* "Disagreement is Treason" - fascism devalues intellectual discourse and critical reasoning as barriers to action.
* "Fear of Difference", which fascism seeks to exploit and exacerbate, often in the form of racism or an appeal against foreigners and immigrants.
* "Appeal to a Frustrated Middle Class", fearing economic pressure from the demands and aspirations of lower social groups.
* "Obsession With a plot" and the hyping-up of an enemy threat. This often involves an appeal to xenophobia or the identification of an internal security threat. He cites Pat Robertson's book The New World Order as a prominent example of a plot obsession.
* "Pacifism is Trafficking With the Enemy" because "Life is Permanent Warfare" - there must always be an enemy to fight.
* "Contempt for the Weak" - although a fascist society is elitist, everybody in the society is educated to become a hero.
* "Selective Populism" - the People have a common will, which is not delegated but interpreted by a leader. This may involve doubt being cast upon a democratic institution, because "it no longer represents the Voice of the People".
* "Newspeak" - fascism employs and promotes an impoverished vocabulary in order to limit critical reasoning.
Umberto Eco; Essay, "Eternal fascism;" 1995
Thus, the Communist Third International published the following definition:
“ Fascism in power is the open, terroristic dictatorship of the most reactionary, the most chauvinistic, the most imperialistic elements of finance capitalism.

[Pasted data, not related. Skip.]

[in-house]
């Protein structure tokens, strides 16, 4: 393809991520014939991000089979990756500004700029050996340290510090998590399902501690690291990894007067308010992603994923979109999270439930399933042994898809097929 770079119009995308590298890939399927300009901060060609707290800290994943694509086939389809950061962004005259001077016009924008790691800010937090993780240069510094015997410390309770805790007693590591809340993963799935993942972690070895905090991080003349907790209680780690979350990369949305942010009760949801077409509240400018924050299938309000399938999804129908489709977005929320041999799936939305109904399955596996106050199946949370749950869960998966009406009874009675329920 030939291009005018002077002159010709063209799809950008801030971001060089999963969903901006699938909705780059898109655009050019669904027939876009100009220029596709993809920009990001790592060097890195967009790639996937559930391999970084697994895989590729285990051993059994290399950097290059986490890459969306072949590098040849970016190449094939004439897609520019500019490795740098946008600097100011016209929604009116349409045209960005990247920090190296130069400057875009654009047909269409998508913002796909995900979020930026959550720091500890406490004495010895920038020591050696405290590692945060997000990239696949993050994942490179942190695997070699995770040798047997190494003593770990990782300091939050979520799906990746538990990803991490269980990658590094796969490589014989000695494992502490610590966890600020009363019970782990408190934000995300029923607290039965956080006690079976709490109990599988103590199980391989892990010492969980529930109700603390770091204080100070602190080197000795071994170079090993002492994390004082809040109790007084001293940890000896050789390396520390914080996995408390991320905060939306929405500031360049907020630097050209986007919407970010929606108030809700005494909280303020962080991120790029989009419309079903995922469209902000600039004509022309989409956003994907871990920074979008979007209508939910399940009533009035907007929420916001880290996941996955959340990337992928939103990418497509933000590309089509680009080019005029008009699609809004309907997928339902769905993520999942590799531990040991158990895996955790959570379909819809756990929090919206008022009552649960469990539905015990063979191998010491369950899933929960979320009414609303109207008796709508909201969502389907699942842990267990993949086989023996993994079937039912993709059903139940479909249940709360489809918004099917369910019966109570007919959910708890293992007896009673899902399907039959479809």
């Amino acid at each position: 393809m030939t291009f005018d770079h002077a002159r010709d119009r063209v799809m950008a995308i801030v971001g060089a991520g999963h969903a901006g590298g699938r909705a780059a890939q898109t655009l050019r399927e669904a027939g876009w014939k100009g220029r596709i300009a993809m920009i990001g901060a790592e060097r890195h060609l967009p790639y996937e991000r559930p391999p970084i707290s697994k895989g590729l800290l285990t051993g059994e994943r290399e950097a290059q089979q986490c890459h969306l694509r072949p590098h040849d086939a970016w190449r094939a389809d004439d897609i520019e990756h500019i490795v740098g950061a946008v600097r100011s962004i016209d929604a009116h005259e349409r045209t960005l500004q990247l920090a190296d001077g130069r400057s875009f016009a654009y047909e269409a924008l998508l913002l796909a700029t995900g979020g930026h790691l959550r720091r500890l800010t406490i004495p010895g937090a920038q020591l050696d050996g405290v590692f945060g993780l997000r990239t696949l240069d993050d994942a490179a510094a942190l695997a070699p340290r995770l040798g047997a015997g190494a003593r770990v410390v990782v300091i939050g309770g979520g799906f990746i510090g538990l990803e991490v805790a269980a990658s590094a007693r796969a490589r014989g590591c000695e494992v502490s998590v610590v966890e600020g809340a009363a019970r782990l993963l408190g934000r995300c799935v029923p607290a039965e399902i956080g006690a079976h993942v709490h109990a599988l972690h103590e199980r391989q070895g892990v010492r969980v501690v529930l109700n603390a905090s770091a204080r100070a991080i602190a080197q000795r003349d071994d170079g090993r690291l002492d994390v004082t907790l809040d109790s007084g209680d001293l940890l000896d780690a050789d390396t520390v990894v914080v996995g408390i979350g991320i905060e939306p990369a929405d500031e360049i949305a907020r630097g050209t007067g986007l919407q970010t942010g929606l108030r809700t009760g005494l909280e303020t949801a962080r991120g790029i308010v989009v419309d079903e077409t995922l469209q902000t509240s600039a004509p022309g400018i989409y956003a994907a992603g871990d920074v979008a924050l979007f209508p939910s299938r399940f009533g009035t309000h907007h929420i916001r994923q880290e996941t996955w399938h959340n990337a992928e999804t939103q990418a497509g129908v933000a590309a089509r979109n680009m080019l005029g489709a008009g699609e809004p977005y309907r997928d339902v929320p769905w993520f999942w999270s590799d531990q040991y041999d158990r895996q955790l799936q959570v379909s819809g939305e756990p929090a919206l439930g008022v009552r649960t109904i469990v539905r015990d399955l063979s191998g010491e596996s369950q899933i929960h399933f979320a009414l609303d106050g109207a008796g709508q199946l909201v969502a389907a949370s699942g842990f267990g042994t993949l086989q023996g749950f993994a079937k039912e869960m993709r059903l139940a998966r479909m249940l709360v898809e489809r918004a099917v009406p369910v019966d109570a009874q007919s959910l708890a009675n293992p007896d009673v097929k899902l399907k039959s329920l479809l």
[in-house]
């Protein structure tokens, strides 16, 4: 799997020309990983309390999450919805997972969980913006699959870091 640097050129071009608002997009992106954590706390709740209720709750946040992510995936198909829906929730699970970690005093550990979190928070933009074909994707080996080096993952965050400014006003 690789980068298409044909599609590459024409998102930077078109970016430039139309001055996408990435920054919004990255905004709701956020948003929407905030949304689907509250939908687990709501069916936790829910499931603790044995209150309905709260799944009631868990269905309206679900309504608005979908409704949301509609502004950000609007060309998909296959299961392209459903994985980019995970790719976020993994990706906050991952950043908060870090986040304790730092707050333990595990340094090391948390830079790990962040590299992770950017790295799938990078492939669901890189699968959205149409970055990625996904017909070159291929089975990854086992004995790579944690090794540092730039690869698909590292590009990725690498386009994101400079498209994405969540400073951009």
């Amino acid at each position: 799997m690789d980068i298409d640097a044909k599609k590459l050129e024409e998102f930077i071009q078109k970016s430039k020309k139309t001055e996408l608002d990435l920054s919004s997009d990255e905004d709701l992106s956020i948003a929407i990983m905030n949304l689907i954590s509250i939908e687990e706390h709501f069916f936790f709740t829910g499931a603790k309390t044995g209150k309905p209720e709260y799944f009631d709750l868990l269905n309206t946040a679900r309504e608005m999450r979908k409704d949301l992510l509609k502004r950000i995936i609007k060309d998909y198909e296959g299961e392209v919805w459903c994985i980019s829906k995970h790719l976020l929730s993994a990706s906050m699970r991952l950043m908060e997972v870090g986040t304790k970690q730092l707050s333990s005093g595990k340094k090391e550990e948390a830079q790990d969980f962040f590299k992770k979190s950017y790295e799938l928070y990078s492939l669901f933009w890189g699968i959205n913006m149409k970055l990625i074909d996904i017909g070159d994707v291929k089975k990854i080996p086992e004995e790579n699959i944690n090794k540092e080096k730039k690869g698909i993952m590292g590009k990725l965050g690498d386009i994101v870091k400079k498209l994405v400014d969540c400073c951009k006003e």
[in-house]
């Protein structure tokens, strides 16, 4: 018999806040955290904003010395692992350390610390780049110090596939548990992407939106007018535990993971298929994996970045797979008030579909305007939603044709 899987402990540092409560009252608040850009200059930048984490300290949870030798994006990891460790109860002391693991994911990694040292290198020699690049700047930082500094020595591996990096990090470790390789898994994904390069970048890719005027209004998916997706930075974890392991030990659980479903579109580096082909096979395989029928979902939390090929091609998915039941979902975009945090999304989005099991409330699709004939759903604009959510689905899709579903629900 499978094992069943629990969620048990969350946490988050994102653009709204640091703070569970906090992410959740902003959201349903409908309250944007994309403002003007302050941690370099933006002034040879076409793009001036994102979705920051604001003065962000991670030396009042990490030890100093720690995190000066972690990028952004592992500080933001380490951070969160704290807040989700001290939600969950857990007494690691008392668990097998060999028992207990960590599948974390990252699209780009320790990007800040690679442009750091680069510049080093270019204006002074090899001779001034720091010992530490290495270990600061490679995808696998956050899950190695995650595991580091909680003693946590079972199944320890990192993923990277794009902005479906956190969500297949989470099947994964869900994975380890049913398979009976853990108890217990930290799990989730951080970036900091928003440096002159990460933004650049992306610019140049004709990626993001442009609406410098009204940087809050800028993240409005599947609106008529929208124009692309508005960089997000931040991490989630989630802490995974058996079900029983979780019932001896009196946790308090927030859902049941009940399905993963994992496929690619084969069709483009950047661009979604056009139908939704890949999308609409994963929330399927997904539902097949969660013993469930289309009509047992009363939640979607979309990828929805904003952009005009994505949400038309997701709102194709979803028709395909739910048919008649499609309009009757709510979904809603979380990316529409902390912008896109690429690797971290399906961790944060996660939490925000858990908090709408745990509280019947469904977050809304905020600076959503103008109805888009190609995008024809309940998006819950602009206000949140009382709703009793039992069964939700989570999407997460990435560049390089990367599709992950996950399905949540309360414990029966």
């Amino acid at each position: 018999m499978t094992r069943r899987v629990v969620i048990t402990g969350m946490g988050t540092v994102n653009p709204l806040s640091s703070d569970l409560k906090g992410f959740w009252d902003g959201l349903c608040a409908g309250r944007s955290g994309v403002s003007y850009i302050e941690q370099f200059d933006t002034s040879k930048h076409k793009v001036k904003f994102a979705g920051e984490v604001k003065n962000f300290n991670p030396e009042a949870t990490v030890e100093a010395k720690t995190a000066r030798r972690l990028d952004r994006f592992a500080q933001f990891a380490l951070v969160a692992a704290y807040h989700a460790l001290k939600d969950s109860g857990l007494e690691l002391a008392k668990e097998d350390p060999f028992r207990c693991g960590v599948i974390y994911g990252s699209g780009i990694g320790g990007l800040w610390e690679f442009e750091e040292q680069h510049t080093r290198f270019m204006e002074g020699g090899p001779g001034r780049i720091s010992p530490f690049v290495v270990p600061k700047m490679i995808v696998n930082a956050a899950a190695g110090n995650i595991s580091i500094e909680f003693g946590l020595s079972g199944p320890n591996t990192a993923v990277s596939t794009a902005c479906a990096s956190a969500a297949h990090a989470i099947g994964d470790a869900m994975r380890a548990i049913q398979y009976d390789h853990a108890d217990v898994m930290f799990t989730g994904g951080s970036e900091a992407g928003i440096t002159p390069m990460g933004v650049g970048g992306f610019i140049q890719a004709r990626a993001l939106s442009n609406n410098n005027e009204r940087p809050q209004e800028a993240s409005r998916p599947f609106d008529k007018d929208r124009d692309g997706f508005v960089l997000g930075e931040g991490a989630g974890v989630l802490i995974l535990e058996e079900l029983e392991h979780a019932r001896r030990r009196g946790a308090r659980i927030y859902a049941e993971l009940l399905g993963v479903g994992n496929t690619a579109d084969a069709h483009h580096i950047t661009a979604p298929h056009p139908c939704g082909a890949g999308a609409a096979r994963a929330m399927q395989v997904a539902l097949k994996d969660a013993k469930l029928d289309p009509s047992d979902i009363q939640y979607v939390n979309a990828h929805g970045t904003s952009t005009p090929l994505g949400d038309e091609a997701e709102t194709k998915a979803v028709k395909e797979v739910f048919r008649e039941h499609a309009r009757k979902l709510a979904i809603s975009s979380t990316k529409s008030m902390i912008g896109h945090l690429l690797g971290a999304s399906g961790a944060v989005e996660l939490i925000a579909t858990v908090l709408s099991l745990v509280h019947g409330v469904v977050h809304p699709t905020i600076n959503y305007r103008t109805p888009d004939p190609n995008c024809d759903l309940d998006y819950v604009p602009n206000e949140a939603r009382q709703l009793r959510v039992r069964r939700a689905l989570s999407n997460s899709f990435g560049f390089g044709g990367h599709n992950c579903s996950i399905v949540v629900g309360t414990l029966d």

The historic function of fascism is to smash the working class, destroy its organizations, and stifle political liberties when the capitalists find themselves unable to govern and dominate with the help of democratic machinery. ”
— Leon Trotsky, Fascism: What it is and how to fight it
1. Right Wing: Fascists are fervently against: Marxism, Socialism, Anarchism, Communism, Environmentalism; etc – in essence, they are against the progressive left in total, including moderate lefts (social democrats, etc). Fascism is an extreme right wing ideology, though it can be opportunistic.
2. Nationalism: Fascism places a very strong emphasis on patriotism and nationalism. Criticism of the nation's main ideals, especially war, is lambasted as unpatriotic at best, and treason at worst. State propaganda consistently broadcasts threats of attack, while justifying pre-emptive war. Fascism invariably seeks to instill in its people the warrior mentality: to always be vigilant, wary of strangers and suspicious of foreigners.